[Editor’s note: This column has been republished from last year’s Labor Day for your reading enjoyment.]
There are very few guarantees in life these days…we all know about death and taxes, but two more can be added to the list:
– The Browns will never win a Super Bowl
– The week after Labor Day will feature the best weather of the summer (here in Jersey, anyway)
The problem with the second guarantee is that summer is unofficially over on Tuesday. Which begs the question: Who the hell decided that the first Monday in September should end the season across this great country? Was this an arbitrary decision made by one individual?
The answers are (1) Grover Cleveland and (2) Generally, yes. Cleveland, the 22nd and 24th President of the United States–the only president to serve non-consecutive terms–was a Democrat. During his second time in office, however, his own party was fed up with him for a variety of reasons. Cleveland, seeing the writing on the wall, decided he needed to curry favor with the unions (which also viewed him with disdain) in order to get back in good graces with his fellow Democrats. And what better way than declaring “Labor Day” a national holiday, as he did in 1894?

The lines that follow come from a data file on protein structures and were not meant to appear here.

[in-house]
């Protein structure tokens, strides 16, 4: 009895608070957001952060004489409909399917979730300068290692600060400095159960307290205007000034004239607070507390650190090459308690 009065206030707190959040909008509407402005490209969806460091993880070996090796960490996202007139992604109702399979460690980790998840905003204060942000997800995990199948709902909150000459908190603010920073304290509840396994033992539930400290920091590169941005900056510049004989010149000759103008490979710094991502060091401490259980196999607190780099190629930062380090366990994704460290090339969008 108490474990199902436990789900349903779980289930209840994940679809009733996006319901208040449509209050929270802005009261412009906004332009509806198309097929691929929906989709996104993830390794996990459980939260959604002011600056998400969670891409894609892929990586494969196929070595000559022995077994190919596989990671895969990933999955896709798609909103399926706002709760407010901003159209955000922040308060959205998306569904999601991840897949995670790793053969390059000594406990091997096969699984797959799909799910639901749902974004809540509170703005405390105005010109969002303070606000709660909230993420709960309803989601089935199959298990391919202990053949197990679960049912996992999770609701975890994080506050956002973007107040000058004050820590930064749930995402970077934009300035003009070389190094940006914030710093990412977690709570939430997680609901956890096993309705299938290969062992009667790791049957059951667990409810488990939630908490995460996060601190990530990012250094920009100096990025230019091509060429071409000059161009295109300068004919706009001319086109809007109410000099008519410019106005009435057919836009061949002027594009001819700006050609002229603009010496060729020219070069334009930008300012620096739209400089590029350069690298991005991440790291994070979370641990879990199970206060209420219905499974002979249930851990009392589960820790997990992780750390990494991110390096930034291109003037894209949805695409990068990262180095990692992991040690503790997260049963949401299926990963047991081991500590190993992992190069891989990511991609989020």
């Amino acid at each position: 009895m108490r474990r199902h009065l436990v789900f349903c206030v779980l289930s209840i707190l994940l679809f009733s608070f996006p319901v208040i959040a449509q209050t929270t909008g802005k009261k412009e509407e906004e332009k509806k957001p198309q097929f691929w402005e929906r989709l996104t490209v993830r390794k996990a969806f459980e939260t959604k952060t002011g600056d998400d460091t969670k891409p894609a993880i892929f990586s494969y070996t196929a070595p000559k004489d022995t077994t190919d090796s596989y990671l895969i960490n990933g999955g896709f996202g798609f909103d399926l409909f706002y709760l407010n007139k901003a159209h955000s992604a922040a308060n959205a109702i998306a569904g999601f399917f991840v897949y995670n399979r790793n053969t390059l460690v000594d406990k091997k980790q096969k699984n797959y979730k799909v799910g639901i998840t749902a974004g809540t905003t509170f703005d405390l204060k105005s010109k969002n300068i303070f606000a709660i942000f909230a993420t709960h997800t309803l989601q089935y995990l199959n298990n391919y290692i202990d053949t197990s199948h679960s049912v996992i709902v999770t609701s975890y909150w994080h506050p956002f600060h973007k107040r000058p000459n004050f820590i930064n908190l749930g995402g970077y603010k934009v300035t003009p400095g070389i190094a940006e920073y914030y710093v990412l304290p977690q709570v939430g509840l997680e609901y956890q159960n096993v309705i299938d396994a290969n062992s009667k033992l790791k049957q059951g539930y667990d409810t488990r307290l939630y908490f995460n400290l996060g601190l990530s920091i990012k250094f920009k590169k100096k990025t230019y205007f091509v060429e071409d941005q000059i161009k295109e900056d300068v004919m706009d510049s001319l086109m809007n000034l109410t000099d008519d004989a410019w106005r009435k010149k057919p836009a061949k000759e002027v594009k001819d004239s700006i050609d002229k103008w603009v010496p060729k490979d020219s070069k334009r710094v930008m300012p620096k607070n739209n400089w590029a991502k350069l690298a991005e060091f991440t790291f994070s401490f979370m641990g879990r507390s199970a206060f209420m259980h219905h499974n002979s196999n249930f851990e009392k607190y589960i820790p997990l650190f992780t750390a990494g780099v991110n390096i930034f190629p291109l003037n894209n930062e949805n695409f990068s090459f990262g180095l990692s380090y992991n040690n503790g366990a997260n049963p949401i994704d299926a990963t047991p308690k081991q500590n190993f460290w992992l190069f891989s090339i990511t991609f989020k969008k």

The original date was set for May 1…not exactly a good idea given its proximity to the Haymarket Riot (short version: A bombing occurred at a labor rally eight years prior on May 4 at Haymarket Square in Chicago. The labor demonstration for an eight-hour day started out peacefully until someone threw a bomb — made of dynamite — at cops as they began to break up the rally. The explosion killed seven police officers and four civilians.) Could you imagine cable news and Twitter being around for that?
Anyway, Cleveland decided to go with the first Monday in September instead to avoid the day being used to commemorate Haymarket, which occurred on his watch during his first term. The move didn’t work out too well for Mr. Cleveland, as Democrats nominated William Jennings Bryan to represent the party in the next election instead. Not to be repetitive or anything, but could you imagine cable news and Twitter being around for that? Bryan would go on to lose soundly to Republican William McKinley.
So to recap, an unpopular president throws a Hail Mary to win back the hearts and minds and votes of unions, and picks a date (which was already being used by a few states) that ends your summer prematurely. His own party says thanks for the day off and throws him out anyway.
In checking the long-range weather forecast in my neck of the woods for next week, skies look to be party sunny with highs around 90. For four days this summer, we’ve only broken 90 in the New York Tri-State area a whopping four times.
Yes, technically next week will still be summer. But with schools starting again, fantasy football drafts being held and the NFL season kicking off, an autumn that feels more like August begins.
We can thank Grover Cleveland for that. Hopefully this president or the next will truly be bold and end this farce. The solution is simple: Move Labor Day back to the second Monday in September.
You want bipartisan agreement?
Such a bill would pass without a sweat.
Americans would overwhelmingly support it in the court of public opinion.
Add that to the list of guarantees in life.
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